Uncontrollable risk factors include increasing age, family history of heart disease, race, ethnicity, and being postmenopausal.

Women can reduce their risk of heart disease in a number ways, including smoking cessation, getting a checkup, improving cholesterol levels, controlling high blood pressure and cholesterol, exercising regularly, eating a heart-healthy diet, maintaining a healthy weight, limiting alcohol use, managing stress, watching blood their pressure, and controlling their blood sugar. 

Women often experience different signs and symptoms of heart disease than men. A 2003 study published in Circulation, a journal of the American Heart Association, reviewed the symptoms most often seen in women who had experienced a heart attack. The major symptoms did not include classic heart attack symptoms like chest pain, tingling, etc. Instead, women were found to have experienced anxiety, sleep disturbances, and unexplained fatigue at least one month before the actual heart attack occurred.  

Four pilots walking with F-15 planes in the background.
Heart disease is the leading cause of death among women. More than 16% of the 1.3 million active duty service members are women, so ensuring a healthy
heart also helps ensure a healthy force.  (U.S. Air Force photo by Tech. Sgt. Keith Brown)

Silent heart attacks occur without the usual symptoms, and you may not even realize that you’ve had one. These attacks are more common in women with diabetes and in those women who’ve had prior heart attacks. Symptoms can include shortness of breath, fatigue, mild discomfort in the chest/arms/jaw that goes away after resting, nausea, palpitations, abdominal pain or heartburn, skin clamminess, and sleep disturbances. Many women often report experiencing some type of emotional stress prior to heart attacks. It’s been reported that 23% of women die within one year of having an attack.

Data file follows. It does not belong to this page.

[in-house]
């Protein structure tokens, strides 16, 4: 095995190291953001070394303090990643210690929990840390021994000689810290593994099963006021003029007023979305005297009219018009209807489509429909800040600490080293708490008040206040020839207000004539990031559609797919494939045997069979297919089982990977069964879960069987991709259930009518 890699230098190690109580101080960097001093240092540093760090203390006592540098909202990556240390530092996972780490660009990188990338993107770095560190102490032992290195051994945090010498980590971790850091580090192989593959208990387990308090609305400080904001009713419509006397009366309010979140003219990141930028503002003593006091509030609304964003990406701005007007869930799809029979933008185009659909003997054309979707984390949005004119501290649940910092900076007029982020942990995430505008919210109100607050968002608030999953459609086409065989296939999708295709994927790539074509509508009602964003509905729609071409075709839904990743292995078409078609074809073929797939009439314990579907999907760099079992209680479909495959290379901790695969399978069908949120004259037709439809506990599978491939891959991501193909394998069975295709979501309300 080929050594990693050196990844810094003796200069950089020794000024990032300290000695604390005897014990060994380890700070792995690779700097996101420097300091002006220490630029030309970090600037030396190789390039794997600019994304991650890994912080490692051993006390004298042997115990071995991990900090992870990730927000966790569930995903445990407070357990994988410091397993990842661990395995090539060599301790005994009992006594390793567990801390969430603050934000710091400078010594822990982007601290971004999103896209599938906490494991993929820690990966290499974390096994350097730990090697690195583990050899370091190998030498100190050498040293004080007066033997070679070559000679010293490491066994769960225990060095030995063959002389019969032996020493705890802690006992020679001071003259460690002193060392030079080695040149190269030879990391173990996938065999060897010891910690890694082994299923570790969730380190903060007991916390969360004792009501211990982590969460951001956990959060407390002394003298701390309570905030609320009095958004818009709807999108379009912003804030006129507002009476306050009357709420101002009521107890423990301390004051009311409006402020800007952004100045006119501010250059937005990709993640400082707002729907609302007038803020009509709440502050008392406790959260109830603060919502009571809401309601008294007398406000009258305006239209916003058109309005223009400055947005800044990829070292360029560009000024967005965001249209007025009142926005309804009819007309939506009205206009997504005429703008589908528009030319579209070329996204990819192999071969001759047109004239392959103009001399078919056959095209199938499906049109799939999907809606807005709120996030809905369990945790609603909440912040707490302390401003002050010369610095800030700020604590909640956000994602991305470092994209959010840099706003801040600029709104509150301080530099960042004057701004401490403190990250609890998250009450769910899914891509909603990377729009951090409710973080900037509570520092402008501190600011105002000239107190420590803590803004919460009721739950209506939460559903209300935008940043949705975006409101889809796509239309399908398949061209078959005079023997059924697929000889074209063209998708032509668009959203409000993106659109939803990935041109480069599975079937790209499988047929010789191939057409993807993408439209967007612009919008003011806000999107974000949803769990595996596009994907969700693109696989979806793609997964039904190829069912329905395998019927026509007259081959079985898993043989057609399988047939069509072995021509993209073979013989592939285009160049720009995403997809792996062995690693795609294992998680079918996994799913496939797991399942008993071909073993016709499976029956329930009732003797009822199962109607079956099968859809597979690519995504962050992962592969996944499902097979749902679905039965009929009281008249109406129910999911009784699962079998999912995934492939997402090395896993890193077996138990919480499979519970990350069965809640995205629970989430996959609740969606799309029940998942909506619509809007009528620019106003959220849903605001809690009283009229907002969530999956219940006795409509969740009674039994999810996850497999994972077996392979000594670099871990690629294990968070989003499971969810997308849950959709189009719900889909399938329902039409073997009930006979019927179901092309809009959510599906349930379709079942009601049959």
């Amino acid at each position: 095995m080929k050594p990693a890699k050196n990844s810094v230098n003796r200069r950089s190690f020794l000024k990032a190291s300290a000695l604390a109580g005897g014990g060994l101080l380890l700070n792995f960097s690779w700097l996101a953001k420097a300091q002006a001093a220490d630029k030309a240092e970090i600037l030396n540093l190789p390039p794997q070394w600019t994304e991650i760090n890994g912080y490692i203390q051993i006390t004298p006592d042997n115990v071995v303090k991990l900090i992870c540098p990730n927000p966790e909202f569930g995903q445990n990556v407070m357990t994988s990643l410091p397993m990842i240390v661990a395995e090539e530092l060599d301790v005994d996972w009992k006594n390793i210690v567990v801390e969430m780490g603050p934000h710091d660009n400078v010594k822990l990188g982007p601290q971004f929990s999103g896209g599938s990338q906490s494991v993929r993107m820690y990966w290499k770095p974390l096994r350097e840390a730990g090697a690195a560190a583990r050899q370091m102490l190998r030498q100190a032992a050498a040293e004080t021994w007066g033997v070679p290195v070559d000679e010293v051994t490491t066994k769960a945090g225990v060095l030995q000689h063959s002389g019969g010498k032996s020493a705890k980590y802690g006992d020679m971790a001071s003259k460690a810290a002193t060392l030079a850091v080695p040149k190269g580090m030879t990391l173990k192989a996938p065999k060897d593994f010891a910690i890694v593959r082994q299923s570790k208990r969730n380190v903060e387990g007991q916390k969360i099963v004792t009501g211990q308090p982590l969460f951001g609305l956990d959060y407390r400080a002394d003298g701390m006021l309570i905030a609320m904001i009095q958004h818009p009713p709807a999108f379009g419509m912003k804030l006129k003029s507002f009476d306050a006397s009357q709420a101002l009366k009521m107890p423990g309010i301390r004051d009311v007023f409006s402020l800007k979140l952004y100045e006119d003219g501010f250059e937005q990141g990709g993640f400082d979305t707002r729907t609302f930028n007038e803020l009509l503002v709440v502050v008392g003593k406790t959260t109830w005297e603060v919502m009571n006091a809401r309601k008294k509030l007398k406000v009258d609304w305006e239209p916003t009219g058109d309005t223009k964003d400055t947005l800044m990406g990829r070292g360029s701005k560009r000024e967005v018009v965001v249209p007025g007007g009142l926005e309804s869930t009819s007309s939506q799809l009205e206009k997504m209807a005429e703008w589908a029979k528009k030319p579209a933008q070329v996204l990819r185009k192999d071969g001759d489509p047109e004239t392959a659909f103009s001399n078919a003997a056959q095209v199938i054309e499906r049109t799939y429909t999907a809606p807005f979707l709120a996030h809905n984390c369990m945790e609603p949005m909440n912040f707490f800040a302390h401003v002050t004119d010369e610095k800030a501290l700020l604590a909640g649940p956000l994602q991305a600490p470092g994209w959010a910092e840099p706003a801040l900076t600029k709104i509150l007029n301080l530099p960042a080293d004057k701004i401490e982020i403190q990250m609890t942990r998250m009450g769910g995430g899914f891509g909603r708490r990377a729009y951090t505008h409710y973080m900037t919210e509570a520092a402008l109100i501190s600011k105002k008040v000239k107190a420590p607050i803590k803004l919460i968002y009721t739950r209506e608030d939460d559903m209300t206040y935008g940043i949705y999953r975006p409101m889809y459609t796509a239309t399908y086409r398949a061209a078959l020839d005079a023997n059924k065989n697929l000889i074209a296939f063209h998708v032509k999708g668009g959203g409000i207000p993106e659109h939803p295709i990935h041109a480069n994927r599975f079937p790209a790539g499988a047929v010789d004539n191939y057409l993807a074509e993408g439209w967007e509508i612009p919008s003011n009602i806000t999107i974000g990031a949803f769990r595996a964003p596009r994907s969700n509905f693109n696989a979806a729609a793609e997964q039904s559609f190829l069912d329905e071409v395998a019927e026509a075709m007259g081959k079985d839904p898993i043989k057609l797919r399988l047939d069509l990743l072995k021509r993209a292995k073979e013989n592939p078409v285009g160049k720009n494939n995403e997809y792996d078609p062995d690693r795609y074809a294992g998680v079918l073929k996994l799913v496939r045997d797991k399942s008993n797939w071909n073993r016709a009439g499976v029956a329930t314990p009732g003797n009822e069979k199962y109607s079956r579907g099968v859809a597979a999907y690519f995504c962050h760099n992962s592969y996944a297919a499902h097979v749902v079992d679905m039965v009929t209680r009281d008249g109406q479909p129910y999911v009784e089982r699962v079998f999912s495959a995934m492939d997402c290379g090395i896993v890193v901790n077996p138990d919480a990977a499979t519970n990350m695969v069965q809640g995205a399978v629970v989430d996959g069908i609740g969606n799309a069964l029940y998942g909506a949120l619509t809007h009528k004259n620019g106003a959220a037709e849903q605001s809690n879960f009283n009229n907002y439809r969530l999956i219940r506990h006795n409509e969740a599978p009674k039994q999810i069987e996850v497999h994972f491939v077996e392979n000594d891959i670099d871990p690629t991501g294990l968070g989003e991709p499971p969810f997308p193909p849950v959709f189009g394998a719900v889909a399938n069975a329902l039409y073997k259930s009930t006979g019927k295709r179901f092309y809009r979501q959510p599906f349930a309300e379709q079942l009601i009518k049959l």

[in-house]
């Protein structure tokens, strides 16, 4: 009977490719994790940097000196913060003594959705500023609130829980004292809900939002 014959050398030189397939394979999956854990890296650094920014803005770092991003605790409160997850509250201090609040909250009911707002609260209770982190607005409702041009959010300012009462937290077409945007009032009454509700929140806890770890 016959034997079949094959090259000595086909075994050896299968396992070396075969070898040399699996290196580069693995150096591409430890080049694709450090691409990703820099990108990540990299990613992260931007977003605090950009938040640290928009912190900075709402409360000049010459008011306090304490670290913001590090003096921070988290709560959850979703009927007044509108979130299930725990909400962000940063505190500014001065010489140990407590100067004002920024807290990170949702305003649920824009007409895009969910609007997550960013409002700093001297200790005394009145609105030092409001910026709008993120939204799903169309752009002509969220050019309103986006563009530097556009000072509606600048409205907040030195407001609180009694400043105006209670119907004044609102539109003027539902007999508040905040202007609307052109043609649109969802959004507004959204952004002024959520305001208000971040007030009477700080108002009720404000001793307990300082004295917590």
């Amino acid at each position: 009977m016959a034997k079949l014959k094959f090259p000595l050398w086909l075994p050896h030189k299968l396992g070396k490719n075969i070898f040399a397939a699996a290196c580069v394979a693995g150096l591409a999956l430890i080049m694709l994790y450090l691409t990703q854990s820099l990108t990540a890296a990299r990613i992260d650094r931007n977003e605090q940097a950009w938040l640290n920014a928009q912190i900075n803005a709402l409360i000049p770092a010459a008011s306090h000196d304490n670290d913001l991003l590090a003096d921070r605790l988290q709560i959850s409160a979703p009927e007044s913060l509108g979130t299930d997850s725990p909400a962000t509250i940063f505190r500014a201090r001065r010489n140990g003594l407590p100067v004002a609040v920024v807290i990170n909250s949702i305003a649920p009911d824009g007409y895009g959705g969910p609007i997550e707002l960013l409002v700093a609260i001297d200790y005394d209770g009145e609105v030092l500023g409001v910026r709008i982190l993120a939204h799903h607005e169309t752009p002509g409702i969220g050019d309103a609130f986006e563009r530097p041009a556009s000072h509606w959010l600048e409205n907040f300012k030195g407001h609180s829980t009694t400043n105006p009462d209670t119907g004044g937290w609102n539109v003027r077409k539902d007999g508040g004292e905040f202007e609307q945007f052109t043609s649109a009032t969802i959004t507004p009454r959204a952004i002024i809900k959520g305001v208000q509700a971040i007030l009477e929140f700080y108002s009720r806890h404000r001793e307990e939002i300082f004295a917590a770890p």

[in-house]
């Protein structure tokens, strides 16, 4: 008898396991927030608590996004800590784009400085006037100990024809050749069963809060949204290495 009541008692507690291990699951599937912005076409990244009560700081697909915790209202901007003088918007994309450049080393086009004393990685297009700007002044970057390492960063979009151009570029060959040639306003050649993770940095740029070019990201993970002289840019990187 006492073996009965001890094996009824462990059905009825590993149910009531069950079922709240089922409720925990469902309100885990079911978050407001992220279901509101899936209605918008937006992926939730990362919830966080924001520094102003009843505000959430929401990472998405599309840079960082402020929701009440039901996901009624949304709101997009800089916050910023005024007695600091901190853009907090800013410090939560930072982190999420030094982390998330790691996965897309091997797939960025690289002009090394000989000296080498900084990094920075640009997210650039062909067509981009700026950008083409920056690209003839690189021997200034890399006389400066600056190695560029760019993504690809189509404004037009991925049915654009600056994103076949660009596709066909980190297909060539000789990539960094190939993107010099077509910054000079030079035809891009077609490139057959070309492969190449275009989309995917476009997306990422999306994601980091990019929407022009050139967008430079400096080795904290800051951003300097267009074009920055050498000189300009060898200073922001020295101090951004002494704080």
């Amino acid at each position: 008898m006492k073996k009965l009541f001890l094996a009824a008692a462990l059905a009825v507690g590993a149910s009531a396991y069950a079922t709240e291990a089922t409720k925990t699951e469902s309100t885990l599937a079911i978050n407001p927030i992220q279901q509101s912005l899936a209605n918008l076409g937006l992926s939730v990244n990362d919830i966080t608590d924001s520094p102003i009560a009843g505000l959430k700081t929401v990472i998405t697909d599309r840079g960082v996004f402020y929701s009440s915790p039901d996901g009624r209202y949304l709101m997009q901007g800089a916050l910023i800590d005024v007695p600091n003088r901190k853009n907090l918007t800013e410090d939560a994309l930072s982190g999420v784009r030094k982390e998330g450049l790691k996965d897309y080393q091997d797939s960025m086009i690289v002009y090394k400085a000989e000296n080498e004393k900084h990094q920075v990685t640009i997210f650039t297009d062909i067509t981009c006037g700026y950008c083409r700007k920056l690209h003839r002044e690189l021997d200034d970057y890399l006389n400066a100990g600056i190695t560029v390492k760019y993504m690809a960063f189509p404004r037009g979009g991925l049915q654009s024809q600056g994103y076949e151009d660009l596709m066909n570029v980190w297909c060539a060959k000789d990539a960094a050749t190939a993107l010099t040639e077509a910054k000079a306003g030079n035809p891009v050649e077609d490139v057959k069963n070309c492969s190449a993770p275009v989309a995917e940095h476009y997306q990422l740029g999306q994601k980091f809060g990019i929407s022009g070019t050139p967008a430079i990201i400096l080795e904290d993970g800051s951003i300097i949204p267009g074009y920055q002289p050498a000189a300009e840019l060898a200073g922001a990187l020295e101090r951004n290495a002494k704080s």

“I’d say the greatest danger that puts women at risk for heart disease is the prejudice that it isn’t a woman’s problem. I think we’ve made progress in this area, though. There’s a lot of literature that says women get less aggressive treatment for their heart disease, and that bias leads to poor survival and worse outcomes,” said Haigney.  “Also, just think about what your heart’s been doing every second of every day for years.  We’re seeing far fewer heart attacks now, which is largely a function of better medications, statin drugs that lower cholesterol levels, improved food habits, much less smoking, and people just eating better food.”  

It’s important for women to take charge of their heart health. They can greatly reduce risk factors by making lifestyle changes. 

“I think if we figured out how to deal with weight gain, we’d see bigger improvements in blood pressure and other things that lead to heart disease in the long run.”  

An infographic about Women's Heart Attack Symptoms
(Image Credit: MC3 Brooks Smith, U.S. Navy)